Remembering Martin Luther King: moving beyond “chocolate saint”
By Leslie Brown ’10 M.Div.
To remember Martin Luther King Jr. as a “chocolate saint” is to do a disservice to his role as prophetic leader and the fierce totality of his anti-poverty message. But pure imitation of King and his powerful message falls short of the larger task of building on his voice and commitment with individual integrity and authenticity of self. And to have authentic dialogue there must be acknowledgement of the common humanity among all parties. These were some of the themes that resonated during two panel presentations at the Middle Passage Conversations conference at Yale University on April 4, 40 years to the day after King’s assassination.
Kathleen Neal Cleaver, a senior lecturer at Yale in African American Studies, opened discussion at the second of the two panels with an admonition against viewing King as a “chocolate saint” that would decouple him from the fierce totality of his prophetic message against poverty and violence. She said the death of King and other civil rights leaders in the 1960s were significant blows to economic justice, human rights, world peace and efforts to fight poverty.
Katie Cannon, professor of Christian Ethics at Union Theological Seminary in Virginia described King as a light in a sea of darkness whose death drew a deep demarcation in her personal and cultural identity. “On April 4, 1968 the Negro in me died and I became Black,” said Cannon, noting that it was only the care provided by the elders in her university community that prevented her from going into deep despair after King was shot.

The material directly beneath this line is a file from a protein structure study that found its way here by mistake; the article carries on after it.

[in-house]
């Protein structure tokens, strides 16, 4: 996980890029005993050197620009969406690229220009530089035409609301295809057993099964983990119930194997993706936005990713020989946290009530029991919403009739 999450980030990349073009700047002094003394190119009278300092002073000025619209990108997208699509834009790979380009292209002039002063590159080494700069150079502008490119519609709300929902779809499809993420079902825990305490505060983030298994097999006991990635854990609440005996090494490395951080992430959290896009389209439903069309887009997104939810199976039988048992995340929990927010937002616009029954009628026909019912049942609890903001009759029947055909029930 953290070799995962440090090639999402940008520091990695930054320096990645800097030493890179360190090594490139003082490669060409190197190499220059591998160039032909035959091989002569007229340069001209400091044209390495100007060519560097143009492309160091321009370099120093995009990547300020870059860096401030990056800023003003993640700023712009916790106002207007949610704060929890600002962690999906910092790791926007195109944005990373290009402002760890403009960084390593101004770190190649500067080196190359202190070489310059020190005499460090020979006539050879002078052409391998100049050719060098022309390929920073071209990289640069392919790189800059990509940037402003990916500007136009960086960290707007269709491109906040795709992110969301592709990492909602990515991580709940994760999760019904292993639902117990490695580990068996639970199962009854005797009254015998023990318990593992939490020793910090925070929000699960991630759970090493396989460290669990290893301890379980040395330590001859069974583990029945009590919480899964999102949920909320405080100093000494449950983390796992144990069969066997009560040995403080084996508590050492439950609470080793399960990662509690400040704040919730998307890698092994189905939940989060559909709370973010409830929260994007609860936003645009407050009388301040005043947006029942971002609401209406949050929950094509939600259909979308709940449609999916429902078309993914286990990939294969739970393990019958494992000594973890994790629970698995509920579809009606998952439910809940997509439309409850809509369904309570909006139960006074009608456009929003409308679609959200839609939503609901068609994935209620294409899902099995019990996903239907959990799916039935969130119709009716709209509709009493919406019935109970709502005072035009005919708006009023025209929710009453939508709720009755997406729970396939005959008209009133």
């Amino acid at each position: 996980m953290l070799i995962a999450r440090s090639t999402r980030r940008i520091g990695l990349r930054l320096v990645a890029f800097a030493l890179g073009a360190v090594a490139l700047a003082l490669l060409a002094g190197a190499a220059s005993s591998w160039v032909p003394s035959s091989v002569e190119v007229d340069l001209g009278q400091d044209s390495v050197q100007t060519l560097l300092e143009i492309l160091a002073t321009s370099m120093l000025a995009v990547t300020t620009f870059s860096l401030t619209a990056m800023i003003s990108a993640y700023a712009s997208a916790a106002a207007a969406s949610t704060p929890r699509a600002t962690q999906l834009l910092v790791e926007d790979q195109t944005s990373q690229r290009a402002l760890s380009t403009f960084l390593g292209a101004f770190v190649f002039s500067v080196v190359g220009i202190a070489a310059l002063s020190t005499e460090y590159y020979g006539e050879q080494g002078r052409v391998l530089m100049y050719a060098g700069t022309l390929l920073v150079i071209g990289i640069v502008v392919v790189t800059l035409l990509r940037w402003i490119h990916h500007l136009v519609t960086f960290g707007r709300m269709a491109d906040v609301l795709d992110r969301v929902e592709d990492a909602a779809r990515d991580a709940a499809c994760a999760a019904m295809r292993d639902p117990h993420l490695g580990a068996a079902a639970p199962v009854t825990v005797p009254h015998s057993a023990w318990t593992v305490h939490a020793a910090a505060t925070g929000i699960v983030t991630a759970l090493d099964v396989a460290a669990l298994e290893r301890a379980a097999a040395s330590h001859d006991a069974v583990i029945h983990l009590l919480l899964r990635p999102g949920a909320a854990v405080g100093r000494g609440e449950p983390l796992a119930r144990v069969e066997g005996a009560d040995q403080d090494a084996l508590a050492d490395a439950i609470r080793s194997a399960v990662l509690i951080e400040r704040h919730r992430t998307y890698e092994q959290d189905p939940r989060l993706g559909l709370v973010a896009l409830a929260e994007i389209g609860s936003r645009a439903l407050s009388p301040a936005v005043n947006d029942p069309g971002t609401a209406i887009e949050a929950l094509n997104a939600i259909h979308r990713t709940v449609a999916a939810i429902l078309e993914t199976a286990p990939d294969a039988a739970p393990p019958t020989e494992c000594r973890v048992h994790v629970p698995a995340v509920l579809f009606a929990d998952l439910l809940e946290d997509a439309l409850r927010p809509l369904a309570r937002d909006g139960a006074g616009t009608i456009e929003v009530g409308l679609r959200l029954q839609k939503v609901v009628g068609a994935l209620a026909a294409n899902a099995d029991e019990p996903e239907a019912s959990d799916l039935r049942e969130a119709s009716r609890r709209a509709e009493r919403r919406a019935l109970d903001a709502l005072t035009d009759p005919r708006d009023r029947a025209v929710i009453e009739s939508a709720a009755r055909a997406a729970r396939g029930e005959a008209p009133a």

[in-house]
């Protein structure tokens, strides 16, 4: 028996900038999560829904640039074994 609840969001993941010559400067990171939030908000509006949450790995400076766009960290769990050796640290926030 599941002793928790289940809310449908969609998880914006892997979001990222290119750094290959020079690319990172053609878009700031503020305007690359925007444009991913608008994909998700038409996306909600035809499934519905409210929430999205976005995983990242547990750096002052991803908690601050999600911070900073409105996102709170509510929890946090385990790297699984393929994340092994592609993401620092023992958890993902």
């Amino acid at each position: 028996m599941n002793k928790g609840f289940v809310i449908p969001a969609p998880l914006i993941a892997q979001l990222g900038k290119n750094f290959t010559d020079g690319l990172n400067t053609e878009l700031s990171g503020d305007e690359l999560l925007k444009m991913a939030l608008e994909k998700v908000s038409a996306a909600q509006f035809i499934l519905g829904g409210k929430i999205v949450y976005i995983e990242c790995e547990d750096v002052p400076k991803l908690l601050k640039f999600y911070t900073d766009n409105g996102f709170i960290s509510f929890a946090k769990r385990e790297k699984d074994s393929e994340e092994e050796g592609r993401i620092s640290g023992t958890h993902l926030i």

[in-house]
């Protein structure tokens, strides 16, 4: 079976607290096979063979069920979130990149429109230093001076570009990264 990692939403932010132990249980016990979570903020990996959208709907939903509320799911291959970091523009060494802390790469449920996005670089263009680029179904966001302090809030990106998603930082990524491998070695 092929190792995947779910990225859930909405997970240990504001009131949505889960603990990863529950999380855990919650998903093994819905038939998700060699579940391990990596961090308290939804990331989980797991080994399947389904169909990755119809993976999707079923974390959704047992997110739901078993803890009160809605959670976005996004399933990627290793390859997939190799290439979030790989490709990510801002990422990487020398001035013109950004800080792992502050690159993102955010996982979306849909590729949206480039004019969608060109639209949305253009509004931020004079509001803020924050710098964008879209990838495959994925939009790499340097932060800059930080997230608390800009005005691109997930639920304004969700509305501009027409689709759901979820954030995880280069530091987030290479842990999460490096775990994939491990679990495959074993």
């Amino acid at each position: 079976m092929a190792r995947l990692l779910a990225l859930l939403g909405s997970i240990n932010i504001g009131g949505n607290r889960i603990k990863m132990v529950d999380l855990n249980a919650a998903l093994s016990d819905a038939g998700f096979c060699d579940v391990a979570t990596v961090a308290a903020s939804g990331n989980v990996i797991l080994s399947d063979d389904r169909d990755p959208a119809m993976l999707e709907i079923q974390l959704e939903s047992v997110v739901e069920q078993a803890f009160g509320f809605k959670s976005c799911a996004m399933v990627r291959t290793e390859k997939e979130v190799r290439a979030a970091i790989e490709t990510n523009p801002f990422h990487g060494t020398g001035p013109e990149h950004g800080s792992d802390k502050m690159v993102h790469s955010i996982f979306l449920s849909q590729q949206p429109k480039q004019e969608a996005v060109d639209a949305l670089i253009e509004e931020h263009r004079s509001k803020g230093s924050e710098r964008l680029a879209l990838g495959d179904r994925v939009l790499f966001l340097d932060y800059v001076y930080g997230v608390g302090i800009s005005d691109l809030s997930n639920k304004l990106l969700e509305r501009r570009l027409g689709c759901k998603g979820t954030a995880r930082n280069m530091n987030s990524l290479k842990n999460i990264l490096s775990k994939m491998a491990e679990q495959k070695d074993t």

Princeton University’s Cornel West, a professor of religion, described King as a person whose life was an embodied sermon and witness of love and democracy in practice. But in commemorating King, said West, admirers should avoid imitation and, instead, build on King’s voice and commitment with individual integrity and authenticity of self.
Earlier, at the first of the two panels, Marcia Riggs, professor of ethics at Columbia Theological Seminary spoke about moral ethics as “encounter” and emphasized that “the nature of the encounter is as important as the parties.” Anthropologist Kamari Clarke of Yale described a need for “a dialectic discussion,” and Peter Paris, an ethicist at Princeton Theological Seminary, suggested that there is “no public conversation in a sustained way” in America in part due to a failure to acknowledge a common humanity among all parties.